For those of you who don't know it, I'm with the youth from Calvary Baptist Church at M-Fuge Camp. We're in Birmingham, Alabama, on the beautiful, spacious campus of Samford University. Anyway, I'm living a youth camp schedule this week which includes: 1. getting up crazy early to shower; 2. running like crazy throughout the day; 3. eating in a college cafeteria; 4. worship that would be awesome if I hadn't gotten old enough that it's a bit loud; 5. being up insanely late, since I have to make sure all my guys are back and in their rooms.
Anyway, with all of this, blog posting is not as easy as I'd like it to be. I meant to have this up yesterday, and it didn't happen. Yesterday's Bible study was about Jonah. I had some thoughts on Jonah, and I want to share them.
1. We tend to think of Jonah as a story of God's missionary calling, even in the Old Testament. At one level, that's part of why we have the book of Jonah. Another reason to consider is to explain why the Assyrians (Nineveh is the capital of Assyria), who were known as vicious conquerors who left few survivors, would take the northern kingdom of Israel into captivity rather than eliminate them. Look at the chronology of Bible events, and fit Jonah into the flow. There is a change of behavior in Assyria. And realize: No northern kingdom return, no Galilee. No Galilee, no Nazareth. No Nazareth? See a problem? Jonah shows not only God's call to speak the truth to all nations but also fits God's long-term plan for redemption of mankind.
2. Notice how the sailors know the name of the Lord? And are afraid? This is the after-effect of God's work through Israel, starting in the 1400s BC in the Exodus. God's work is never wasted. If we allow God to work through us in His way, the ripples will extend for centuries, not generations.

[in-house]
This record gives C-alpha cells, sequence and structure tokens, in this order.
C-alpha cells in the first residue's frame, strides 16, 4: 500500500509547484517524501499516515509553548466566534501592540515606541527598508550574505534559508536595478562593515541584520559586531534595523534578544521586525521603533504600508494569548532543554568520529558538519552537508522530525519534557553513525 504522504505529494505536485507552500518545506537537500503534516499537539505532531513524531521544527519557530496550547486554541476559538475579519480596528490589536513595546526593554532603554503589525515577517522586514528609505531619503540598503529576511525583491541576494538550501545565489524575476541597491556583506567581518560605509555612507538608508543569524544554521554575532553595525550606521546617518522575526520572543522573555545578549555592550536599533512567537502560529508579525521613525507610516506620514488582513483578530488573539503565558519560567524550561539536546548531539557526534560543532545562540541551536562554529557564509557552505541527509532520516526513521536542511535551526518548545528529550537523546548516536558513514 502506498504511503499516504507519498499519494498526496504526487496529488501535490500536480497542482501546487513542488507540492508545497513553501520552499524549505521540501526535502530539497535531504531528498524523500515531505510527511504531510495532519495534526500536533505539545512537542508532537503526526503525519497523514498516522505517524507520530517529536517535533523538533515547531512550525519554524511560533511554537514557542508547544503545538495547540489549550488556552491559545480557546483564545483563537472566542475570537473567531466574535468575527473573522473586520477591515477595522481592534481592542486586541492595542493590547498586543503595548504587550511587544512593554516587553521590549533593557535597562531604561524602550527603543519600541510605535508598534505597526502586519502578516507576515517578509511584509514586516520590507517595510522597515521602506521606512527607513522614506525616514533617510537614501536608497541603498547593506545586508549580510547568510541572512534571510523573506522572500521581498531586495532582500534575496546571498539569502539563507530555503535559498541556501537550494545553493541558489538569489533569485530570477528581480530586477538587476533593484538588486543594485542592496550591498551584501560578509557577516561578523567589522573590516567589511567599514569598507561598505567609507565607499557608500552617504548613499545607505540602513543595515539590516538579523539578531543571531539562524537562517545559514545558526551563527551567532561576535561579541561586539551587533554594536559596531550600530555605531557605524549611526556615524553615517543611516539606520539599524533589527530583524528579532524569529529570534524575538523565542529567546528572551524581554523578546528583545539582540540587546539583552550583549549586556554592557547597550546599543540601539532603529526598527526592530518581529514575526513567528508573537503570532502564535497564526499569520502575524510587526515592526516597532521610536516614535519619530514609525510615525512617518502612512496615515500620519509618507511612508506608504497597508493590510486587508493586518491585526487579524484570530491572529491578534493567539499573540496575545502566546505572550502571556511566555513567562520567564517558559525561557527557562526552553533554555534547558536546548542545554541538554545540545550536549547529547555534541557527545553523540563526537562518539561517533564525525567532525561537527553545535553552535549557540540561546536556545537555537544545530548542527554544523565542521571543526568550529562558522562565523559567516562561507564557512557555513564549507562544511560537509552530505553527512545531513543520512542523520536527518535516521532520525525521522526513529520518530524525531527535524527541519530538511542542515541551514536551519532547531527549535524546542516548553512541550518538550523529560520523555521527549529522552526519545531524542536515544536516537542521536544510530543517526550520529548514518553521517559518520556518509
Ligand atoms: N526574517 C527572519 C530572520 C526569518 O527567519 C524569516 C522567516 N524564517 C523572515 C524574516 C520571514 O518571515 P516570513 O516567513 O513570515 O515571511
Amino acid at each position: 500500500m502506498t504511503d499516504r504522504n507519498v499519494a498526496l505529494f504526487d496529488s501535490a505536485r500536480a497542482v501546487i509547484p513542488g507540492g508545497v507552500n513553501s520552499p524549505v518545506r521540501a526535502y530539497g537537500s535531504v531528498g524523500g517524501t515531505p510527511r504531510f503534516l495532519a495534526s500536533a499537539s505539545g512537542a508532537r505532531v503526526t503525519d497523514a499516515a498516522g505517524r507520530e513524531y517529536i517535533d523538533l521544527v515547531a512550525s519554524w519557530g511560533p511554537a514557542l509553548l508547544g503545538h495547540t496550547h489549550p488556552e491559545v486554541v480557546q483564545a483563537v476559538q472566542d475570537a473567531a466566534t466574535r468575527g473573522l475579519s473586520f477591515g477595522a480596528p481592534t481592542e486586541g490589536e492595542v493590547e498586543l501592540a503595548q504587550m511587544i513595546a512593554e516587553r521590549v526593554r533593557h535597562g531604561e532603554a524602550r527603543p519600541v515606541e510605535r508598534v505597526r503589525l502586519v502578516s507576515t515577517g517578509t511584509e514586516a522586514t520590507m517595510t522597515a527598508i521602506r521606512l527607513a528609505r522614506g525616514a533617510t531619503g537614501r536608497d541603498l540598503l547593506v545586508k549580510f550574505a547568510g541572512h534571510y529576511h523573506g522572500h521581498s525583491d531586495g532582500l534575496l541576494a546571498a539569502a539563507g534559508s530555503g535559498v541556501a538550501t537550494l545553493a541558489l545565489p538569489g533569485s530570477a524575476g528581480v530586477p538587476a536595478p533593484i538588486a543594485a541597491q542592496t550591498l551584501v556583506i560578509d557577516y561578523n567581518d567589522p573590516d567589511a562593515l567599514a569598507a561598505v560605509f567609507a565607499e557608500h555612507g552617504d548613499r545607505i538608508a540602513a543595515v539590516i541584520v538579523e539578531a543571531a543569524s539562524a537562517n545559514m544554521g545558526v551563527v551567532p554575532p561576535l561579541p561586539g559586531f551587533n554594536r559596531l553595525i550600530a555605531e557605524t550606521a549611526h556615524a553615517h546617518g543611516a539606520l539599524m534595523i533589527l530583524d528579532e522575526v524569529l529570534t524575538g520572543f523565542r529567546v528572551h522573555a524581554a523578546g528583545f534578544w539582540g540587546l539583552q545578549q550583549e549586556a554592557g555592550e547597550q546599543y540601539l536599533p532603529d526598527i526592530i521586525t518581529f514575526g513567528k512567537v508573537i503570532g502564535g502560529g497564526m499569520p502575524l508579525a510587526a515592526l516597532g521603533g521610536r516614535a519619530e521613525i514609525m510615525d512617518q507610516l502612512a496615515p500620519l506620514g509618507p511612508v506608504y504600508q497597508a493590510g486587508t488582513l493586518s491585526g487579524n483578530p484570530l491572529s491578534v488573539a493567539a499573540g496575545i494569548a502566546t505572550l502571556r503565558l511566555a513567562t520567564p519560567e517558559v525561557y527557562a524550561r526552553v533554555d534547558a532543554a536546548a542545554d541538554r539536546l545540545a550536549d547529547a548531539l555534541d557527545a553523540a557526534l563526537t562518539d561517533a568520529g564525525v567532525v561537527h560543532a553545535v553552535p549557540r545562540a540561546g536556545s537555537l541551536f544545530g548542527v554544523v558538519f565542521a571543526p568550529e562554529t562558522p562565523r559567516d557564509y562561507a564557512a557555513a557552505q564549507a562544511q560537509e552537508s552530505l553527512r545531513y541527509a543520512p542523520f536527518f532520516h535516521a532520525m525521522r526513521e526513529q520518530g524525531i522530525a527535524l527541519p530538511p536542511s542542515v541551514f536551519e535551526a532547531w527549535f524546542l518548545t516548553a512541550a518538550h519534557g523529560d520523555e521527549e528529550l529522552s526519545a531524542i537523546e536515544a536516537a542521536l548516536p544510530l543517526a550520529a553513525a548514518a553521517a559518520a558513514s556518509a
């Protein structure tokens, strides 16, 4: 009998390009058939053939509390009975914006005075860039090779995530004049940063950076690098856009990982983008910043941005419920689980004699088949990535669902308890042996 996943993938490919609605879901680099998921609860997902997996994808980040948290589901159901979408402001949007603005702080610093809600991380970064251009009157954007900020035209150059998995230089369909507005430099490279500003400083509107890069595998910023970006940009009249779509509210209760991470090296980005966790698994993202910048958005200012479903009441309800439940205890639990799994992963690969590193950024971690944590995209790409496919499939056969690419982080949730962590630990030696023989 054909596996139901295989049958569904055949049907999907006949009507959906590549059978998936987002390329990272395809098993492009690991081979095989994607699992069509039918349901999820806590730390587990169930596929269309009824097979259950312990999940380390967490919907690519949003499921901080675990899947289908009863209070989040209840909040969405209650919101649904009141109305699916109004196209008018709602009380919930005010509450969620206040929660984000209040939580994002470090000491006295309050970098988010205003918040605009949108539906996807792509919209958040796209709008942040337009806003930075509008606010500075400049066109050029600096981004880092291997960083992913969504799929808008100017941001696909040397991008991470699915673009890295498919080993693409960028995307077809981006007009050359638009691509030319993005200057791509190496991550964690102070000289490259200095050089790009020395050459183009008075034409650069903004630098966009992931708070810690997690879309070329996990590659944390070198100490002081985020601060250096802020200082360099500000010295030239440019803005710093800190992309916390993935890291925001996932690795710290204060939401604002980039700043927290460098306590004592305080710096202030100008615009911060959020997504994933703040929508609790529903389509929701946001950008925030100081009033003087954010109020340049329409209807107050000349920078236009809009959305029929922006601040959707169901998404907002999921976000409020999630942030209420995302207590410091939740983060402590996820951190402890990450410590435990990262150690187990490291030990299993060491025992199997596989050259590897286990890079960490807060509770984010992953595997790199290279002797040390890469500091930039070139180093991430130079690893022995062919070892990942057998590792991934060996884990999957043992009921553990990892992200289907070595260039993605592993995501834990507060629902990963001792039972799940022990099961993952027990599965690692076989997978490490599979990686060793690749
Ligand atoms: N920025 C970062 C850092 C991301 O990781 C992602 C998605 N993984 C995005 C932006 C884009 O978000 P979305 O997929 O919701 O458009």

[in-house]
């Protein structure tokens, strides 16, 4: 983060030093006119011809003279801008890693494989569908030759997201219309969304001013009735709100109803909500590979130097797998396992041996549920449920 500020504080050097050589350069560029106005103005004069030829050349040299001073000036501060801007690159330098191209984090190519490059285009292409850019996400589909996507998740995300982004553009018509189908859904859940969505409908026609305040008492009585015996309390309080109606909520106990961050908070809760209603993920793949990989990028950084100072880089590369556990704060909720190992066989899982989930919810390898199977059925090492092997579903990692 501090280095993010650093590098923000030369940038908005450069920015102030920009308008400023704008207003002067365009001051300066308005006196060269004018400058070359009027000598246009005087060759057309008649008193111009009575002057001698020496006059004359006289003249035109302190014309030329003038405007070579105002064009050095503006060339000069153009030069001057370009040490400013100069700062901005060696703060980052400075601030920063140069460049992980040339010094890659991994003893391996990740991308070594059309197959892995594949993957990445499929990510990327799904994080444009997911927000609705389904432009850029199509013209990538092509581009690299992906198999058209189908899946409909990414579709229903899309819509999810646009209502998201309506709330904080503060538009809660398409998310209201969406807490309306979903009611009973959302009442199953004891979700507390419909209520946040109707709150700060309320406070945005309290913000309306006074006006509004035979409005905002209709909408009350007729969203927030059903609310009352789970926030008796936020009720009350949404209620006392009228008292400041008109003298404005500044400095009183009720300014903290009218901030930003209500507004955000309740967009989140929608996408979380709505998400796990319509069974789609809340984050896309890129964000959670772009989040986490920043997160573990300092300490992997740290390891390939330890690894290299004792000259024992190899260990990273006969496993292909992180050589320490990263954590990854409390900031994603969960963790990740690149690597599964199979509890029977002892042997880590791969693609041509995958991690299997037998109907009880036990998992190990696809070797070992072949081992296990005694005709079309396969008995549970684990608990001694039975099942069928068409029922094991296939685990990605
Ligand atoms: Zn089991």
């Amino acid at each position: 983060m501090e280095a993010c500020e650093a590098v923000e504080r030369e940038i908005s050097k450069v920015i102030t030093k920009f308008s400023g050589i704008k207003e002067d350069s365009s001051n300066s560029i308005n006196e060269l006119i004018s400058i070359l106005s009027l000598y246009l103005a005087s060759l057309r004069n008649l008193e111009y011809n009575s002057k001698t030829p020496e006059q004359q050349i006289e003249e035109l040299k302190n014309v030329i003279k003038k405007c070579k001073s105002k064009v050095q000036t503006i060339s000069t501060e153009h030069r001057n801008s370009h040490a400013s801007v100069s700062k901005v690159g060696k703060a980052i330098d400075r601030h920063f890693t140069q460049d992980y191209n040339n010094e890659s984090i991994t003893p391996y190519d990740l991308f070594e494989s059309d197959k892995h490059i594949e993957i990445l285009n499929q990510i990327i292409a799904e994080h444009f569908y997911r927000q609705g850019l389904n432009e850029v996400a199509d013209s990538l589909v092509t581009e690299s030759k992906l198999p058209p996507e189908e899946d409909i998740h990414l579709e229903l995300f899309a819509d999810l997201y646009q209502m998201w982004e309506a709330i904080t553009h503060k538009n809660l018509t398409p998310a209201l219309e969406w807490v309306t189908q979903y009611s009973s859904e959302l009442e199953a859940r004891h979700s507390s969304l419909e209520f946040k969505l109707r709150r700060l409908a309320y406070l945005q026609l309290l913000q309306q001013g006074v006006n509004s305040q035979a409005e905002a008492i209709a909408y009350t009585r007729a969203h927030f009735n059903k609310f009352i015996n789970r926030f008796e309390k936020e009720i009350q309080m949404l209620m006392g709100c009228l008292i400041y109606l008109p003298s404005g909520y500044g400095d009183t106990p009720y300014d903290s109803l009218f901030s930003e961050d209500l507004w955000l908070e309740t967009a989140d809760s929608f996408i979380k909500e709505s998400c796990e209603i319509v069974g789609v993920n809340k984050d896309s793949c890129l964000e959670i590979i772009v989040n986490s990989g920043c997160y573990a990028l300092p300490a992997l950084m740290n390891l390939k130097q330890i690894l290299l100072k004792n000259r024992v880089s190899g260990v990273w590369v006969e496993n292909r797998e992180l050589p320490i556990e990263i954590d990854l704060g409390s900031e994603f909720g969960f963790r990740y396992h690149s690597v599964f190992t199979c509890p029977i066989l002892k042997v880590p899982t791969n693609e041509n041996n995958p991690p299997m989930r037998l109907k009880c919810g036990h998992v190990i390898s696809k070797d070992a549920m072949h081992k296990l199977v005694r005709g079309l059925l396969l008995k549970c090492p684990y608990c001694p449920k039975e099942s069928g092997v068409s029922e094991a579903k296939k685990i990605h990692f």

3. Ever compare the parallels between Jonah asleep in a ship in a storm and Jesus asleep in a ship in a storm? (other than that I mistyped storm as sotrm in both phrases?) Nothing accidental happens in the life of Christ, nothing surprises God, and very rarely do you have Biblical events with that many parallels accidentally. Just a thought to chase----when I can think.
4. We spend a lot of time haggling out why Jonah didn't want to go to Nineveh. A new (to me) thought crossed my mind yesterday: What if Jonah didn't want to go to Nineveh because of the message God was sending? He's told to "cry against it." Maybe Jonah's not a fire and brimstone preacher? We don't know anything about him other than that he's the son of Amittai. We assume that he's got it in for the Ninevites, and it's not a bad assumption. Yet it is just that. Perhaps Jonah's plan to take God's word to Nineveh is more subtle than raising a "cry against it." Maybe he wants to go open a coffee shop, do some community surveys, build some relationships, things like that.
Perhaps Jonah's objection throughout Jonah 1-3 is that he doesn't like the idea of carrying messages for a God who will destroy a city. He's not into all this judgment and punishment, it's not a happy God that would do such things. In fact, chapter 1 he'd rather die than serve a God that overturns cities or destroys people. In chapters 2-3 Jonah comes to grips with a God who destroys. His anger in chapter 4 is that he's gone through all this to learn God destroys, only to have God not destroy. He's critical of the fact that he had a plan to turn the Assyrians to repentance, but God didn't want Jonah's "40 Days of Happy Preaching" campaign, but rather "40 Days until Destruction."
There's not a lot of Scripture that would confirm this, but there's also not a lot to refute it. This is part of filling in where the Bible is silent: you can draw a lot of conclusions, and some of those conclusions are contradictory. The Bible isn't, but are fill-in-the-gap work can be.
Anyway, be reminded: God's message, God's method, God's glory. Our own, whatever it may be, heads to storms and whales.